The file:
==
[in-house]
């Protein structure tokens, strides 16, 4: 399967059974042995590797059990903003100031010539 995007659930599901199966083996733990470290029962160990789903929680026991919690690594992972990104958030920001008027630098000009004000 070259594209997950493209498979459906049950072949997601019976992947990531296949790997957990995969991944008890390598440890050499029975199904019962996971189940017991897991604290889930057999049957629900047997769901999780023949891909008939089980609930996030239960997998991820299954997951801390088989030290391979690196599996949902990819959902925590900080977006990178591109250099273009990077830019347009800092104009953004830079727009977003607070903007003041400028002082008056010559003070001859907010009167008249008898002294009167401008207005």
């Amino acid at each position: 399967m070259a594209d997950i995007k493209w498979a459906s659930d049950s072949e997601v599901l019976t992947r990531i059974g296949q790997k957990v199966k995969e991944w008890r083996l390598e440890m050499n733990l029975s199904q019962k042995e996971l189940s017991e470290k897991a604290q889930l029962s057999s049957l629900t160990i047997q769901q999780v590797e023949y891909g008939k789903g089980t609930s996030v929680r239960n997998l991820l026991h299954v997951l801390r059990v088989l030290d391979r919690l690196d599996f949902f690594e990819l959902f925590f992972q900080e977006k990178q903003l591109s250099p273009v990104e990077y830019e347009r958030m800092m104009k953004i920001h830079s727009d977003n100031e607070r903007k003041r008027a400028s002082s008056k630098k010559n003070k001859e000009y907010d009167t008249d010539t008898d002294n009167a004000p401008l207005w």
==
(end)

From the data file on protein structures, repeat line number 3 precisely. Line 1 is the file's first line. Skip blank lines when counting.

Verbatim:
């Amino acid at each position: 399967m070259a594209d997950i995007k493209w498979a459906s659930d049950s072949e997601v599901l019976t992947r990531i059974g296949q790997k957990v199966k995969e991944w008890r083996l390598e440890m050499n733990l029975s199904q019962k042995e996971l189940s017991e470290k897991a604290q889930l029962s057999s049957l629900t160990i047997q769901q999780v590797e023949y891909g008939k789903g089980t609930s996030v929680r239960n997998l991820l026991h299954v997951l801390r059990v088989l030290d391979r919690l690196d599996f949902f690594e990819l959902f925590f992972q900080e977006k990178q903003l591109s250099p273009v990104e990077y830019e347009r958030m800092m104009k953004i920001h830079s727009d977003n100031e607070r903007k003041r008027a400028s002082s008056k630098k010559n003070k001859e000009y907010d009167t008249d010539t008898d002294n009167a004000p401008l207005w």